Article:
We've already had a lot of coverage from this year's CES, with most of that focusing on the true consumer portion of the show. That's a broad market, which covers just about every conceivable electronics device, but so far, we haven't focused a lot on the computer enthusiast segment. With our wrap-up coverage of CES, we have some information from many of the more familiar names in the computing industry, along with a few miscellaneous tidbits that we haven't mentioned so far.

Memory & Cooling


Corsair was showing their first water cooling solution at last year's CES, and this year's offering incorporates what Corsair has learned in the past year about water cooling.

The Nautilus is a standalone self-contained water-cooling appliance powered by the 12V line in a 4-pin Molex connector from the motherboard. You definitely do not need an external plug and setup is said to be a fast 10 minutes or less. The Nautilus gives new users a fast, easy choice for efficient overclocking of the CPU and the added advantage of almost silent water cooling. One of the best features is the price - Corsair expects the Nautilus to sell for about $150.


Flash Memory seems to shrink in size with every new announcement, and Kingston launched their Micro SD memory at CES.

The tiny Micro SD (lower right) joins Kingston's extensive line of mobile phone flash memory designed for ultra-low power consumption and a small size that makes transfer between phones an easy task. Kingston Micro SD is available as a 256MB card weighing just over a gram - targeted for use in the new smart phones.

Kingston also was promoting its own 15-in-1 flash reader that will retail for $19.95. With so many cheap readers around, you might wonder why Kingston decided to enter the market. They tell us that many readers are extremely slow and make high-speed flash perform very poorly in read operations when attached to a computer. The Kingston unit was designed to read at high-speed with no performance compromises. A fast, low-cost, flexible reader from a company like Kingston is certainly a welcome choice in today's market.

Memory & Cooling (con't)
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  • Leinad - Saturday, March 4, 2006 - link

    I see that the Corsair Nautilus500 is available, and at pretty much the expected price. I have searched around looking for any information on the Cryo-Z, and don't see any. Just curious if anyone in Anandland had any further information...

    I also wanted to second the request/suggestion of the addition of a cooling area to Anandtech.
  • yacoub - Thursday, January 12, 2006 - link

    And the best thing about all the Asus boards pictured? EVERY ONE OF THEM IS PASSIVELY COOLED. About time. Dinky motherboard fans are the bane of many otherwise-quiet systems and they're often of such poor quality as to die within a few months and leave the user with a board that can overheat.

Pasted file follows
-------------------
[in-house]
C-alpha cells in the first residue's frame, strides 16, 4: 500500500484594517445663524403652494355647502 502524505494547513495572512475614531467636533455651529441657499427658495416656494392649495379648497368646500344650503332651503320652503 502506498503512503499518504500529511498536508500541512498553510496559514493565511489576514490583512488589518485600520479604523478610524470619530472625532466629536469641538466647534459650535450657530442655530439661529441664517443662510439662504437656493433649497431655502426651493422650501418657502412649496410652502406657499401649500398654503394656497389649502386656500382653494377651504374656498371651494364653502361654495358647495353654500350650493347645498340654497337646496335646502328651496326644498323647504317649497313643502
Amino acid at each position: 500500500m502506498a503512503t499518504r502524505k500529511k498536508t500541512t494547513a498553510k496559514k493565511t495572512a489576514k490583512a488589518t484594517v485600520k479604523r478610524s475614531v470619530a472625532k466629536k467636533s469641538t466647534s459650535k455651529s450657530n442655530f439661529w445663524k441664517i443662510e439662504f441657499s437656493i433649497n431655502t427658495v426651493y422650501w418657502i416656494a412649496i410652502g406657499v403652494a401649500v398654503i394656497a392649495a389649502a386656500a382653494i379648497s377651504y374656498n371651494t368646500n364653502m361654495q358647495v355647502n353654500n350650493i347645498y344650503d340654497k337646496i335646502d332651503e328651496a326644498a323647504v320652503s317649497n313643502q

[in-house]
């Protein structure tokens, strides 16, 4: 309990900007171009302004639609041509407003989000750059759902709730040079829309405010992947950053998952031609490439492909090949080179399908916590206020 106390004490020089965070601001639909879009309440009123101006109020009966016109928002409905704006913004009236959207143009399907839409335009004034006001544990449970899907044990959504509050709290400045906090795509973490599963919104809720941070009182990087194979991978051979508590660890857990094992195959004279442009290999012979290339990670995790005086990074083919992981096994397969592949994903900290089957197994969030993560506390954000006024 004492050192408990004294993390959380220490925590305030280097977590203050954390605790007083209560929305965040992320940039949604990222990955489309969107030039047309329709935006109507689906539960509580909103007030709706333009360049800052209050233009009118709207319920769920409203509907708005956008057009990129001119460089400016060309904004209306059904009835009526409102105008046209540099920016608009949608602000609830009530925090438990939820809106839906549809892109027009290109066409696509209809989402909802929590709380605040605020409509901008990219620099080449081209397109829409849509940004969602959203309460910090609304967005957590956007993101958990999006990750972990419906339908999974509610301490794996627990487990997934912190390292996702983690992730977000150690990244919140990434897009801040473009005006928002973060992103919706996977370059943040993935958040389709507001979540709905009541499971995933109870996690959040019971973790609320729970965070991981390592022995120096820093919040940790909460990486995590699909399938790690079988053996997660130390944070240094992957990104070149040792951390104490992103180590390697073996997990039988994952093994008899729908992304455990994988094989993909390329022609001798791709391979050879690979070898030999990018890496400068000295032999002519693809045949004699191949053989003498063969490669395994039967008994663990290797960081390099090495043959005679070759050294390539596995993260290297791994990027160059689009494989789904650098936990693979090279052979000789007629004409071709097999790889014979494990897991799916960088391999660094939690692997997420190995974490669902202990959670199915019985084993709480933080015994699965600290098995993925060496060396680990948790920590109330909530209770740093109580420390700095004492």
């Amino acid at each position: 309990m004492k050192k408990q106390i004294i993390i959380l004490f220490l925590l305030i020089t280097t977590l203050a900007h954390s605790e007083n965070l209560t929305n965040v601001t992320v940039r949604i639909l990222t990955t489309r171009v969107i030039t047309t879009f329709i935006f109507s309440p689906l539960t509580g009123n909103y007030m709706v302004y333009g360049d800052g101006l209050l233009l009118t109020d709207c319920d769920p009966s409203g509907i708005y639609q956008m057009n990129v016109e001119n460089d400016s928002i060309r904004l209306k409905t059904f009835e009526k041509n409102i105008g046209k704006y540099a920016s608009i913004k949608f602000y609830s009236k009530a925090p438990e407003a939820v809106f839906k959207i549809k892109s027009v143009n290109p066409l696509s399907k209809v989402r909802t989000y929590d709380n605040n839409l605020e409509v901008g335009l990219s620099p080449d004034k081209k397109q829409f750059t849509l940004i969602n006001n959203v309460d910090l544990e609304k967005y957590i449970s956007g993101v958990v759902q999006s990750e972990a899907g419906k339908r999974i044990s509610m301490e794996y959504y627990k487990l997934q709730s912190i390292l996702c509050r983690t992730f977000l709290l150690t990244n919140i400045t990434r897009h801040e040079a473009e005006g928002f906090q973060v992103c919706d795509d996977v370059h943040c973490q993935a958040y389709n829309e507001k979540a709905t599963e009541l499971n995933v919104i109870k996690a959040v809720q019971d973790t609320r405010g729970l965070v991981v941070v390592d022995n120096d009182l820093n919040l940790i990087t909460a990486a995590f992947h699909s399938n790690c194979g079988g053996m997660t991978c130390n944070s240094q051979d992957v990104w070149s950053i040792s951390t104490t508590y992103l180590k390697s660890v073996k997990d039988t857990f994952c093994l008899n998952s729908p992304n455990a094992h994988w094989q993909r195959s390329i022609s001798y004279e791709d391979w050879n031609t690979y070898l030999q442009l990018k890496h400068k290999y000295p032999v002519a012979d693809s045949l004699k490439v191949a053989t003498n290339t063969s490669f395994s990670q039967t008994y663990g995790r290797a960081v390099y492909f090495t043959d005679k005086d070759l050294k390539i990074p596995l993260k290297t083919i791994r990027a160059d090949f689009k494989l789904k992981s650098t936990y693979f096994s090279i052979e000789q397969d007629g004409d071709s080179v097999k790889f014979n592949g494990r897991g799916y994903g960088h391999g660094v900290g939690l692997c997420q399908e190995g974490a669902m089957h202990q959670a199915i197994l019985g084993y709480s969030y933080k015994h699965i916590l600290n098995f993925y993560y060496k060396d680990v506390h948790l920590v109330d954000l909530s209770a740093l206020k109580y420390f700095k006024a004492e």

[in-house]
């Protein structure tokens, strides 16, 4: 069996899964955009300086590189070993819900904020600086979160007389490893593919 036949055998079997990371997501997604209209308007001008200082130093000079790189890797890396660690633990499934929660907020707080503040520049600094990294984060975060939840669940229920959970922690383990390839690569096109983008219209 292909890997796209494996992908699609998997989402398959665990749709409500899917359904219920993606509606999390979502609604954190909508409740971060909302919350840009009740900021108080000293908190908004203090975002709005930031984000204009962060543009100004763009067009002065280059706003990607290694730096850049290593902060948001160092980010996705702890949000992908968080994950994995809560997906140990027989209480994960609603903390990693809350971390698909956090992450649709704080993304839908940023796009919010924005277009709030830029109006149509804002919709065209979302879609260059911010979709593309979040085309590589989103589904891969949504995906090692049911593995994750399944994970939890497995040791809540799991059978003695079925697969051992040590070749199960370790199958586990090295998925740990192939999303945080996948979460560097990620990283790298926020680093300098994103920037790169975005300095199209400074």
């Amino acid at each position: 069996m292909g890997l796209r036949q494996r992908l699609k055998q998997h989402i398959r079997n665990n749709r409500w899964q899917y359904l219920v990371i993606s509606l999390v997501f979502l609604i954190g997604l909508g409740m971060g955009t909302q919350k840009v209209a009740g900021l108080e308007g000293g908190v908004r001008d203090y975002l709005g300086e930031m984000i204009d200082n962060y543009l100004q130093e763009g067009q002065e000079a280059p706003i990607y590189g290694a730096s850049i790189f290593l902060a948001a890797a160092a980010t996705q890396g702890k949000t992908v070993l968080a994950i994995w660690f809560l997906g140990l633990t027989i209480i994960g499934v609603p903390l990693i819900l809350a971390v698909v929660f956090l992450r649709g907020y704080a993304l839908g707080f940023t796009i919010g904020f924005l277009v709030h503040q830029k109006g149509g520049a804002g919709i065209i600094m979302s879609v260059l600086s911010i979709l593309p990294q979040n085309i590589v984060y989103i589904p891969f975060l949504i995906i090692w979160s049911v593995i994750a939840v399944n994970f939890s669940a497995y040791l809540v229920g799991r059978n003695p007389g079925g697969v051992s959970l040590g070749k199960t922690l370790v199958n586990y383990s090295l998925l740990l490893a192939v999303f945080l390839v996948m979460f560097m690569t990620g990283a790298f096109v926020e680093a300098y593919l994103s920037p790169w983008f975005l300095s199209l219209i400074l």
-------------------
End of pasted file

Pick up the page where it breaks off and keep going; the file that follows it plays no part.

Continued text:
Very nice work, Asus.
  • JarredWalton - Thursday, January 12, 2006 - link

    Funny you should mention that. I have an ASUS K8N4-E Deluxe board that has been used less than 3 months. It has a dinky NB HSF, and guess what died this past week? So now I replaced that 30mm or whatever fan with a spare 60mm fan jury-rigged into the case, and it cools better and runs quieter. Small fans are garbage.
  • SignalPST - Wednesday, January 11, 2006 - link


    DFI also plans one more revision to their just-released nF4 Expert. The new board will provide further improvements to the overclocking capabilities of their nF4 Expert.

    Sounds very promising. Hopefully, they'll fix the problems with the NB heatsink and 7800GTX 512MB getting in the way. When should we expect more details for this board?
  • FlyingShawn - Wednesday, January 11, 2006 - link

    Quick correction on what looks like a typo on your DualCor coverage. The article states that the 1.5 Ghz processor runs XP Pro and the 400 Mhz runs XP Tablet. Actually, the 1.5 Ghz runs XP Tablet and the 400 Mhz runs Windows Mobile 5. So basically you have a full XP Tablet for when you need it and the instant-on benefits of a Mobile 5 PDA for when you need information like PIM data quickly.
  • abakshi - Wednesday, January 11, 2006 - link

    Yeah I was about to post that.

    That brings up another interesting issue though -- is data synchronized between the two sections (e.g. Outlook contacts/calendar/etc.), and do that mean you can run both parts at once and simply switch between the two (since they seemingly share only the user interface elements)?
  • Wesley Fink - Wednesday, January 11, 2006 - link

    Yes, DualCor was demoing synchronized data between the 2 OS. I will correct the OS/processor statements in a few minutes.
  • monsoon - Wednesday, January 11, 2006 - link

    since we didn't get the new MAC MINI at Macworld, i'm eager to read your coming review of the AOpen PC Mini with CORE DUO inside
  • Houdani - Wednesday, January 11, 2006 - link

    Those Aopen boxes look stupendous on the outside. I'm eager to hear how their innards fare. All three of them there boxes are intriguing.
  • wilburpan - Wednesday, January 11, 2006 - link

    This is probably the wrong trade show for this, but was there any indication from CES as to whether BTX is increasing its penetration into the market?

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